However, an independent, nationwide study conducted by researchers at Brigham and Women's Hospital, Boston, found that 83.6 percent of interns reported work hours that did not comply with the ACGME standards during at least one month in the year (July 2003-May 2004) following implementation.

In the study, "Interns' Compliance with Accreditation Council for Graduate Medical Education Work-Hour Limits," Christopher P. Landrigan, M.D., M.P.H., Director of the Sleep and Patient Safety Program at Brigham and Women's Hospital, and colleagues prospectively collected data on interns' work and sleep hours in the year before (June 2002 through May 2003) and after (June 2003 through May 2004) the ACGME standards were implemented. The 4,015 participants completed monthly reports of their work hours and sleep, and they represented residency programs across all specialties.

Study authors offer several reasons why non-compliance with the ACGME work-hour rules may be high. Because the standards were created without taking account of financial or technical implementation, residency programs may not have the resources to redesign their programs appropriately. Non-compliance might also be due to the culture within a particular medical institution. Some senior physicians have expressed disapproval of work-hour limits, while others do not believe fatigue represents a threat to patient safety.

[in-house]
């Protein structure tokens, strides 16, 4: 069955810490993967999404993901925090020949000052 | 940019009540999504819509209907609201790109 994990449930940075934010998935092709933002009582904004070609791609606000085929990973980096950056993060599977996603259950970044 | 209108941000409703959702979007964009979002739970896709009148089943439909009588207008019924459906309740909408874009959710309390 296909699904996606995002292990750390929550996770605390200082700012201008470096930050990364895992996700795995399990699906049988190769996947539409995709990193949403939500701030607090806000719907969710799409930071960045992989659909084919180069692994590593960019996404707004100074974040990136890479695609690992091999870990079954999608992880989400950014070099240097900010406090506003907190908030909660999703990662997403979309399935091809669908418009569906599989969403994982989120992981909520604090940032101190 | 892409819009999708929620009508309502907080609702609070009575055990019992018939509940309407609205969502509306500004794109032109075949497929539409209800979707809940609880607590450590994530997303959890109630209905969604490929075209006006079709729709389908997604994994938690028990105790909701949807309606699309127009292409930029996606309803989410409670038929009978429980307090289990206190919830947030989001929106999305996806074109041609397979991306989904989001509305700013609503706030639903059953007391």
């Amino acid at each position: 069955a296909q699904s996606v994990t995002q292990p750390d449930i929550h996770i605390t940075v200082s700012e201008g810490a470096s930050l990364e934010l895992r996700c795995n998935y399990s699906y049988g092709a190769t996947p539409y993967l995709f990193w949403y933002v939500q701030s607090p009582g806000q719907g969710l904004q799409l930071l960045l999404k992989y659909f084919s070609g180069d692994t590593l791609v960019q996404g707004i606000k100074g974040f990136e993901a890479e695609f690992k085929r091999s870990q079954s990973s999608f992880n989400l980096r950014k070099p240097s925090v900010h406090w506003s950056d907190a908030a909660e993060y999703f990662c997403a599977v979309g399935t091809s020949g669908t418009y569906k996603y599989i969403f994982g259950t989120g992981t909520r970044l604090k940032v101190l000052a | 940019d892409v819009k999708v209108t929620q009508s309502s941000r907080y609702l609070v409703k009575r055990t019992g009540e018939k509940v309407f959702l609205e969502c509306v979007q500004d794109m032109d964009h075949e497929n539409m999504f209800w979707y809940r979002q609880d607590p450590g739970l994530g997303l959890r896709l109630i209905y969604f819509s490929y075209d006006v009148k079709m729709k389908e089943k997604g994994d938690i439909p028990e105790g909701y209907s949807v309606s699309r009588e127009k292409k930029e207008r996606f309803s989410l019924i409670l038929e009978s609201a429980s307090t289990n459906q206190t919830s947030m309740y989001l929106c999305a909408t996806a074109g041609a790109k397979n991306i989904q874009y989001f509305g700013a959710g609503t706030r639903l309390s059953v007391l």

"Current professional regulations allow doctors-in-training to work 24-30 hours in a row, a limit far beyond established safe limits for pilots and truckers, and far beyond the legally enforced 13-hour limit for physicians in Europe," said Dr. Landrigan. "Yet even this permissive limit is routinely exceeded. To address the epidemic of medical errors in this country, we must start by establishing evidence-based, safe work-hour limits for young physicians, and we must then enforce them."